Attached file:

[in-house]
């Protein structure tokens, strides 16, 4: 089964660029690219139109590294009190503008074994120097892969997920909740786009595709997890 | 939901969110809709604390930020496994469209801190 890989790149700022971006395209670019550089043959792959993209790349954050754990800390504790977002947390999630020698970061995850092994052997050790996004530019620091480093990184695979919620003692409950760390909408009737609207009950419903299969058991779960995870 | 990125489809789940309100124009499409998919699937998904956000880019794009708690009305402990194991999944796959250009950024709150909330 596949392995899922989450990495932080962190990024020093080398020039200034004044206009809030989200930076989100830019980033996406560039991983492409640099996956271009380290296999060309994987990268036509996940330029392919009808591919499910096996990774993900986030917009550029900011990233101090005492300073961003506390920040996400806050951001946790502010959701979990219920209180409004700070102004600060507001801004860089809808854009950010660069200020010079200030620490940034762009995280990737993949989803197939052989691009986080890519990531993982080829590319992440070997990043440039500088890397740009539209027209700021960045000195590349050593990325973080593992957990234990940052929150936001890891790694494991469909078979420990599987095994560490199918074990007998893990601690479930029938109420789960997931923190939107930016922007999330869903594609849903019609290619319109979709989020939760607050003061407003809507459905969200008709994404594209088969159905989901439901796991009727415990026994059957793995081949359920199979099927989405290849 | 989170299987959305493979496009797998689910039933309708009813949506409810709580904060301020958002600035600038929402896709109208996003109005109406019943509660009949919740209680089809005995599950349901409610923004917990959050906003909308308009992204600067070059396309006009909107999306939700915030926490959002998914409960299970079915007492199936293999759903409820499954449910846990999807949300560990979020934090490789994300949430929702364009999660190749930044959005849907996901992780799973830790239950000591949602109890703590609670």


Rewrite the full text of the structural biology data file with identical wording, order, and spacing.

[in-house]
């Protein structure tokens, strides 16, 4: 089964660029690219139109590294009190503008074994120097892969997920909740786009595709997890 | 939901969110809709604390930020496994469209801190 890989790149700022971006395209670019550089043959792959993209790349954050754990800390504790977002947390999630020698970061995850092994052997050790996004530019620091480093990184695979919620003692409950760390909408009737609207009950419903299969058991779960995870 | 990125489809789940309100124009499409998919699937998904956000880019794009708690009305402990194991999944796959250009950024709150909330 596949392995899922989450990495932080962190990024020093080398020039200034004044206009809030989200930076989100830019980033996406560039991983492409640099996956271009380290296999060309994987990268036509996940330029392919009808591919499910096996990774993900986030917009550029900011990233101090005492300073961003506390920040996400806050951001946790502010959701979990219920209180409004700070102004600060507001801004860089809808854009950010660069200020010079200030620490940034762009995280990737993949989803197939052989691009986080890519990531993982080829590319992440070997990043440039500088890397740009539209027209700021960045000195590349050593990325973080593992957990234990940052929150936001890891790694494991469909078979420990599987095994560490199918074990007998893990601690479930029938109420789960997931923190939107930016922007999330869903594609849903019609290619319109979709989020939760607050003061407003809507459905969200008709994404594209088969159905989901439901796991009727415990026994059957793995081949359920199979099927989405290849 | 989170299987959305493979496009797998689910039933309708009813949506409810709580904060301020958002600035600038929402896709109208996003109005109406019943509660009949919740209680089809005995599950349901409610923004917990959050906003909308308009992204600067070059396309006009909107999306939700915030926490959002998914409960299970079915007492199936293999759903409820499954449910846990999807949300560990979020934090490789994300949430929702364009999660190749930044959005849907996901992780799973830790239950000591949602109890703590609670």